Each University of Toronto campus has an office dedicated to anticipating and responding to the accessibility needs of students in accordance with the Ontario Human Rights Code, the Accessibility for Ontarians with Disabilities Act, and the University’s own Statement of Commitment to Persons with Disabilities. Some services provided by these offices include arranging test and exam accommodations, determining and negotiating appropriate accommodations, and helping students develop various strategies to improve their academic skills. In the 2014-2015 academic year, 3,128 students registered with Accessibility Services at the St. George Campus.
REGISTERING WITH ACCESSIBILITY SERVICES
In order to register with Accessibility Services, a student must first complete and submit a registration package that describes their disability and includes any relevant medical/psychological documentation. Once the registration package has been submitted, the student meets with a Disability Counsellor. Decisions regarding accommodations are then made by the student’s Disability Counsellor on the basis of the following information: the student’s medical documentation from a licensed health care professional qualified in the relevant discipline; an interview with the student; and provincial guidelines for accommodation in universities. Students with permanent disabilities must provide appropriate documentation from their primary health provider, while students with temporary disabilities or impairments are registered on a term-by-term basis. Students are responsible for keeping their counsellor updated about any changes and challenges they face, and must re-register with Accessibility Services every year. Students are also responsible for informing Course Instructors (and in many instances, their Teaching Assistants) of any accommodations they may require. At the St. George campus, registered students are able to generate automated Letters of Accommodation which inform Course Instructors of the necessary accommodations.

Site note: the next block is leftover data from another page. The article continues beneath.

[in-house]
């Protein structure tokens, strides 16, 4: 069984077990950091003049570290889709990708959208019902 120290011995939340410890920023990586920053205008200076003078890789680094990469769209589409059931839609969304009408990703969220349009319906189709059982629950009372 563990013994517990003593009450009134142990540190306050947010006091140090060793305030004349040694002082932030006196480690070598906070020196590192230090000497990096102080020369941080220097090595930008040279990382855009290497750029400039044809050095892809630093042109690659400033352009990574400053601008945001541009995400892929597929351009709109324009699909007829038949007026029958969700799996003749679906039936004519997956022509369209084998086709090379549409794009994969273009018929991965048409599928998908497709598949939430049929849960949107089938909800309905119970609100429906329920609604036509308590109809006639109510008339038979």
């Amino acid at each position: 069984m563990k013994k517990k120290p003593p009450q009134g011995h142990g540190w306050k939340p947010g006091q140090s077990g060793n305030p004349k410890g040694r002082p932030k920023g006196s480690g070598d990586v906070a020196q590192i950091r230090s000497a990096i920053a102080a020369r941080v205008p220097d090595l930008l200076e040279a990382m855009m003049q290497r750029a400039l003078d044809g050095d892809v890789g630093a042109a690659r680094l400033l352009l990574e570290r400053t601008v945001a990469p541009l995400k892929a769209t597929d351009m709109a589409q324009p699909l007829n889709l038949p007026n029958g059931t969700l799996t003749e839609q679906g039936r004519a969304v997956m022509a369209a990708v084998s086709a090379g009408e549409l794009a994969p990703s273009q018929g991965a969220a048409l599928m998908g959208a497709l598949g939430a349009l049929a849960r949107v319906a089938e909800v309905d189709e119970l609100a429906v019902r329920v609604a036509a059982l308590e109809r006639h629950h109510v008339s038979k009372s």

Once a student is registered with Accessibility Services, he or she will be assigned a Disability Counsellor who will work with them to determine what accommodations are necessary. At the University of Toronto, academic accommodations are defined as those that support the student’s ability to fully participate in the academic environment.
PRIVACY AND CONFIDENTIALITY
Accessibility Services places significant importance on student privacy and confidentiality in accordance with University of Toronto policy and the Freedom of Information and Privacy Protection Act (FIPPA). As such, Letters of Accommodation do not disclose the specific nature of students’ disabilities. Students may share their Letter of Accommodation with their TA, or may ask the Course Instructor to communicate with you about what they need in order to learn effectively. This can be a great opportunity to have a conversation with the student and/or Course Instructor about how you can contribute to the student’s success. Because Accessibility Services does not typically communicate directly with TAs, there may be occasions when you may not have important information about necessary accommodations. For this reason it is a good idea to check in with the Course Instructor at the beginning of the term or well before assignment due dates to ensure that everything is in order. Remember that confidentiality ensures that the conversation is on the impact(s) and accommodation(s), not on the disability. Students are not obliged (and should never be pressured) to disclose their disability condition/diagnosis to anyone outside Accessibility Services.